Postsurgical fatigue is normal and is due to a variety of factors. Depression, stress, and anxiety may produce fatigue. Sleep deficits, certain medications, anemia, blood loss, fasting, and loss of electrolytes and minerals associated with surgery can also produce fatigue. Exercise, physical exertion, aging, and the overall health status of patients are additional factors that play a role in making people feel tired after surgery. Read more: 7 Reasons You Are Tired After Surgery Article
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The 14 Most Common Causes of Fatigue
Always feeling tired? Learn more about the causes of fatigue. Get tips to relieve symptoms of fatigue. Feel less tired and start...
Trauma and First Aid Quiz: Training and Supplies
What should be in your first-aid kit? Take this quiz to understand trauma and learn the truth about how to administer first aid.
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The path air follows to get into and out of the lungs. See a picture of Airway and learn more about the health topic.
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Related Disease Conditions
Muscle spasms are involuntary muscle contractions that come on suddenly and are usually quite painful. Dehydration, doing strenuous exercise in a hot environment, prolonged muscle use, and certain diseases of the nervous system may cause muscle spasms. Symptoms and signs of a muscle spasm include an acute onset of pain and a possible bulge seen or felt beneath the skin where the muscle is located. Gently stretching the muscle usually resolves a muscle spasm.
Anemia is the condition of having less than the normal number of red blood cells or less than the normal quantity of hemoglobin in the blood. The oxygen-carrying capacity of the blood is, therefore, decreased. There are several types of anemia such as iron deficiency anemia (the most common type), sickle cell anemia, vitamin B12 anemia, pernicious anemia, and aplastic anemia. Symptoms of anemia may include fatigue, malaise, hair loss, palpitations, menstruation, and medications. Treatment for anemia includes treating the underlying cause for the condition. Iron supplements, vitamin B12 injections, and certain medications may also be necessary.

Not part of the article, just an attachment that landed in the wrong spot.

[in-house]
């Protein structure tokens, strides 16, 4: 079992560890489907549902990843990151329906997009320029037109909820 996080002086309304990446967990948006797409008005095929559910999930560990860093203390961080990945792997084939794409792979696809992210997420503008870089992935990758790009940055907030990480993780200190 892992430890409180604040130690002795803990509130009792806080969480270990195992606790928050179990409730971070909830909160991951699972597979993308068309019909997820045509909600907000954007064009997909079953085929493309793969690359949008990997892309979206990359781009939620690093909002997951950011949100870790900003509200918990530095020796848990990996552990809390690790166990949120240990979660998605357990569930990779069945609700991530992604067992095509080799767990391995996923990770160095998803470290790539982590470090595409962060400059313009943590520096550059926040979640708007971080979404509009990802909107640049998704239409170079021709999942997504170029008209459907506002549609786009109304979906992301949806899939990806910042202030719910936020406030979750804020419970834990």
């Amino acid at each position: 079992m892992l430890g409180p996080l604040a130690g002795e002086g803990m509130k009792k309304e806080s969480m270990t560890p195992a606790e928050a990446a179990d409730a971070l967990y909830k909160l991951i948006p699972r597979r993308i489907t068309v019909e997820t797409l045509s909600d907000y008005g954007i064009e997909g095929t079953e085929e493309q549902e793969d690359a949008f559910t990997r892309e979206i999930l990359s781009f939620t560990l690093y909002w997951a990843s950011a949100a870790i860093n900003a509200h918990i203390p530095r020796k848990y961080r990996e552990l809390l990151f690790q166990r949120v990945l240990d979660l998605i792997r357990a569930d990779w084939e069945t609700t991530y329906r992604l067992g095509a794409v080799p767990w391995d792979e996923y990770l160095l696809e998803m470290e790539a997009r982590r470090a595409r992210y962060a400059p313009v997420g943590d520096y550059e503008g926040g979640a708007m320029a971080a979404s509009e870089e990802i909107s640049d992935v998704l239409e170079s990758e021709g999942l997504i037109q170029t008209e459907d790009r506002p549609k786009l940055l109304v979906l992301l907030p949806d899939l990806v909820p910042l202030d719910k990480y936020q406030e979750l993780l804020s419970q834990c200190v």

Low Potassium (Hypokalemia)
Potassium is an essential electrolyte necessary for cell function. Low potassium (hypokalemia) may be caused by diarrhea, vomiting, ileostomy, colon polyps, laxative use, diuretics, elevated corticosteroid levels, renal artery stenosis, and renal tubular acidosis, or other medications. Symptoms of low potassium include weakness, aches, and cramps of the muscles. Treatment is dependent upon the cause of the low potassium (hypokalemia).
Stress is a normal part of life, but chronic or severe stress can be harmful to your health. Learn what happens in your body when you are stressed and how you can manage your response.
Nausea and Vomiting
Nausea and vomiting are symptoms of many conditions including motion sickness, pregnancy, emotional stress, gallbladder disease, and other illnesses. Learn about causes, treatment, and when to be concerned.